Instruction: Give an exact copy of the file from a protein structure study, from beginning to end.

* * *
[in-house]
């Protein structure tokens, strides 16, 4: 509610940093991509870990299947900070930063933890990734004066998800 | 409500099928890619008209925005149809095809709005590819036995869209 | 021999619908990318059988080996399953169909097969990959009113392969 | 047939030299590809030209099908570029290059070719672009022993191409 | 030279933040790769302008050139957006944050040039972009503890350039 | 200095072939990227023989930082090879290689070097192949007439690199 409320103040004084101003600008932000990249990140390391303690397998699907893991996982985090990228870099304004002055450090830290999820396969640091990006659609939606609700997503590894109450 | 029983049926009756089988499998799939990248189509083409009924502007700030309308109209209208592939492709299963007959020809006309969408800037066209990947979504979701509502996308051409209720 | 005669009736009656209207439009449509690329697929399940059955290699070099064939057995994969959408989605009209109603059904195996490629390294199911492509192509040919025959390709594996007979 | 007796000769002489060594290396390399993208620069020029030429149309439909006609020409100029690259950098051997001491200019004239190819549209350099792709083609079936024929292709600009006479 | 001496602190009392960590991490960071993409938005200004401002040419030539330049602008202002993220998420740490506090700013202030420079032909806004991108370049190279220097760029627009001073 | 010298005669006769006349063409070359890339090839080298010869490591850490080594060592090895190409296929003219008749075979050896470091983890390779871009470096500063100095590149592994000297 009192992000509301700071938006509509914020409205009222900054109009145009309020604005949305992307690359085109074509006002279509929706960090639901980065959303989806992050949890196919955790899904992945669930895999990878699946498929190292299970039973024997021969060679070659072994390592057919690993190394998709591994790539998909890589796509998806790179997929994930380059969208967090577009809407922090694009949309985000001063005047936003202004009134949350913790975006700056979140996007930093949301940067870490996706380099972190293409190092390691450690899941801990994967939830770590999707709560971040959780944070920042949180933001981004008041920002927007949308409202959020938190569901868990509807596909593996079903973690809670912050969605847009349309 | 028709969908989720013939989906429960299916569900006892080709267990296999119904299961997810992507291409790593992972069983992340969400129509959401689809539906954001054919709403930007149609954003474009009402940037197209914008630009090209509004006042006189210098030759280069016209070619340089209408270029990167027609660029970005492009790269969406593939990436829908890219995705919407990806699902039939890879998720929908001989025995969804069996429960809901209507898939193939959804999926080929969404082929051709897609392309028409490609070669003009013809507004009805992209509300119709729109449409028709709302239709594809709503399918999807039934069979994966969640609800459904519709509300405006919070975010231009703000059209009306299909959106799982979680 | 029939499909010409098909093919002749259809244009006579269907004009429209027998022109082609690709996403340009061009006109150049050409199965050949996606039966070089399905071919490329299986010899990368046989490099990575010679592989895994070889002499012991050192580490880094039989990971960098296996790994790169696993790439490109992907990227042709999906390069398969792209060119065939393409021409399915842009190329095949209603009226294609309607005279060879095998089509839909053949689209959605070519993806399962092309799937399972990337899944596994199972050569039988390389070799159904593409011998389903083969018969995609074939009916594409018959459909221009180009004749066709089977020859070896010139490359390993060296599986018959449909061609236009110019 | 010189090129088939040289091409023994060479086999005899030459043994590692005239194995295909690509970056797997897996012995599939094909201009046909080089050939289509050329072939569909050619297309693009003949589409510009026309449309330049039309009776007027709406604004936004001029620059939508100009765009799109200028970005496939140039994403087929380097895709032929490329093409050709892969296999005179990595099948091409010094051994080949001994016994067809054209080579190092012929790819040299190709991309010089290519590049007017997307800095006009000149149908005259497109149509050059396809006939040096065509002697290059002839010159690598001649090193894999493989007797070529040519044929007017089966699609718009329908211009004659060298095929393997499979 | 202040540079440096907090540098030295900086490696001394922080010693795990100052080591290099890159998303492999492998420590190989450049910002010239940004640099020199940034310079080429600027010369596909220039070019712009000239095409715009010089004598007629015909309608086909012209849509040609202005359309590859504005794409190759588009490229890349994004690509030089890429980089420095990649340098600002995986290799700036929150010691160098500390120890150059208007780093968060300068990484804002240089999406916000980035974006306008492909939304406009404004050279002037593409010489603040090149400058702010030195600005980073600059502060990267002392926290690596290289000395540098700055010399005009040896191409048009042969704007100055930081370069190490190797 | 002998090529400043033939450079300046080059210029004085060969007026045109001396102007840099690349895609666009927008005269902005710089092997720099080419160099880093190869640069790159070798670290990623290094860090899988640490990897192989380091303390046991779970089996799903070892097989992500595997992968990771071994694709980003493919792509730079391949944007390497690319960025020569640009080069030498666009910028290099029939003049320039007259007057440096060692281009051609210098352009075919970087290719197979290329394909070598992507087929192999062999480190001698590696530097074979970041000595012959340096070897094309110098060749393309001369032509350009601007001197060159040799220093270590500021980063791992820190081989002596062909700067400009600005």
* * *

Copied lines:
[in-house]
């Protein structure tokens, strides 16, 4: 509610940093991509870990299947900070930063933890990734004066998800 | 409500099928890619008209925005149809095809709005590819036995869209 | 021999619908990318059988080996399953169909097969990959009113392969 | 047939030299590809030209099908570029290059070719672009022993191409 | 030279933040790769302008050139957006944050040039972009503890350039 | 200095072939990227023989930082090879290689070097192949007439690199 409320103040004084101003600008932000990249990140390391303690397998699907893991996982985090990228870099304004002055450090830290999820396969640091990006659609939606609700997503590894109450 | 029983049926009756089988499998799939990248189509083409009924502007700030309308109209209208592939492709299963007959020809006309969408800037066209990947979504979701509502996308051409209720 | 005669009736009656209207439009449509690329697929399940059955290699070099064939057995994969959408989605009209109603059904195996490629390294199911492509192509040919025959390709594996007979 | 007796000769002489060594290396390399993208620069020029030429149309439909006609020409100029690259950098051997001491200019004239190819549209350099792709083609079936024929292709600009006479 | 001496602190009392960590991490960071993409938005200004401002040419030539330049602008202002993220998420740490506090700013202030420079032909806004991108370049190279220097760029627009001073 | 010298005669006769006349063409070359890339090839080298010869490591850490080594060592090895190409296929003219008749075979050896470091983890390779871009470096500063100095590149592994000297 009192992000509301700071938006509509914020409205009222900054109009145009309020604005949305992307690359085109074509006002279509929706960090639901980065959303989806992050949890196919955790899904992945669930895999990878699946498929190292299970039973024997021969060679070659072994390592057919690993190394998709591994790539998909890589796509998806790179997929994930380059969208967090577009809407922090694009949309985000001063005047936003202004009134949350913790975006700056979140996007930093949301940067870490996706380099972190293409190092390691450690899941801990994967939830770590999707709560971040959780944070920042949180933001981004008041920002927007949308409202959020938190569901868990509807596909593996079903973690809670912050969605847009349309 | 028709969908989720013939989906429960299916569900006892080709267990296999119904299961997810992507291409790593992972069983992340969400129509959401689809539906954001054919709403930007149609954003474009009402940037197209914008630009090209509004006042006189210098030759280069016209070619340089209408270029990167027609660029970005492009790269969406593939990436829908890219995705919407990806699902039939890879998720929908001989025995969804069996429960809901209507898939193939959804999926080929969404082929051709897609392309028409490609070669003009013809507004009805992209509300119709729109449409028709709302239709594809709503399918999807039934069979994966969640609800459904519709509300405006919070975010231009703000059209009306299909959106799982979680 | 029939499909010409098909093919002749259809244009006579269907004009429209027998022109082609690709996403340009061009006109150049050409199965050949996606039966070089399905071919490329299986010899990368046989490099990575010679592989895994070889002499012991050192580490880094039989990971960098296996790994790169696993790439490109992907990227042709999906390069398969792209060119065939393409021409399915842009190329095949209603009226294609309607005279060879095998089509839909053949689209959605070519993806399962092309799937399972990337899944596994199972050569039988390389070799159904593409011998389903083969018969995609074939009916594409018959459909221009180009004749066709089977020859070896010139490359390993060296599986018959449909061609236009110019 | 010189090129088939040289091409023994060479086999005899030459043994590692005239194995295909690509970056797997897996012995599939094909201009046909080089050939289509050329072939569909050619297309693009003949589409510009026309449309330049039309009776007027709406604004936004001029620059939508100009765009799109200028970005496939140039994403087929380097895709032929490329093409050709892969296999005179990595099948091409010094051994080949001994016994067809054209080579190092012929790819040299190709991309010089290519590049007017997307800095006009000149149908005259497109149509050059396809006939040096065509002697290059002839010159690598001649090193894999493989007797070529040519044929007017089966699609718009329908211009004659060298095929393997499979 | 202040540079440096907090540098030295900086490696001394922080010693795990100052080591290099890159998303492999492998420590190989450049910002010239940004640099020199940034310079080429600027010369596909220039070019712009000239095409715009010089004598007629015909309608086909012209849509040609202005359309590859504005794409190759588009490229890349994004690509030089890429980089420095990649340098600002995986290799700036929150010691160098500390120890150059208007780093968060300068990484804002240089999406916000980035974006306008492909939304406009404004050279002037593409010489603040090149400058702010030195600005980073600059502060990267002392926290690596290289000395540098700055010399005009040896191409048009042969704007100055930081370069190490190797 | 002998090529400043033939450079300046080059210029004085060969007026045109001396102007840099690349895609666009927008005269902005710089092997720099080419160099880093190869640069790159070798670290990623290094860090899988640490990897192989380091303390046991779970089996799903070892097989992500595997992968990771071994694709980003493919792509730079391949944007390497690319960025020569640009080069030498666009910028290099029939003049320039007259007057440096060692281009051609210098352009075919970087290719197979290329394909070598992507087929192999062999480190001698590696530097074979970041000595012959340096070897094309110098060749393309001369032509350009601007001197060159040799220093270590500021980063791992820190081989002596062909700067400009600005």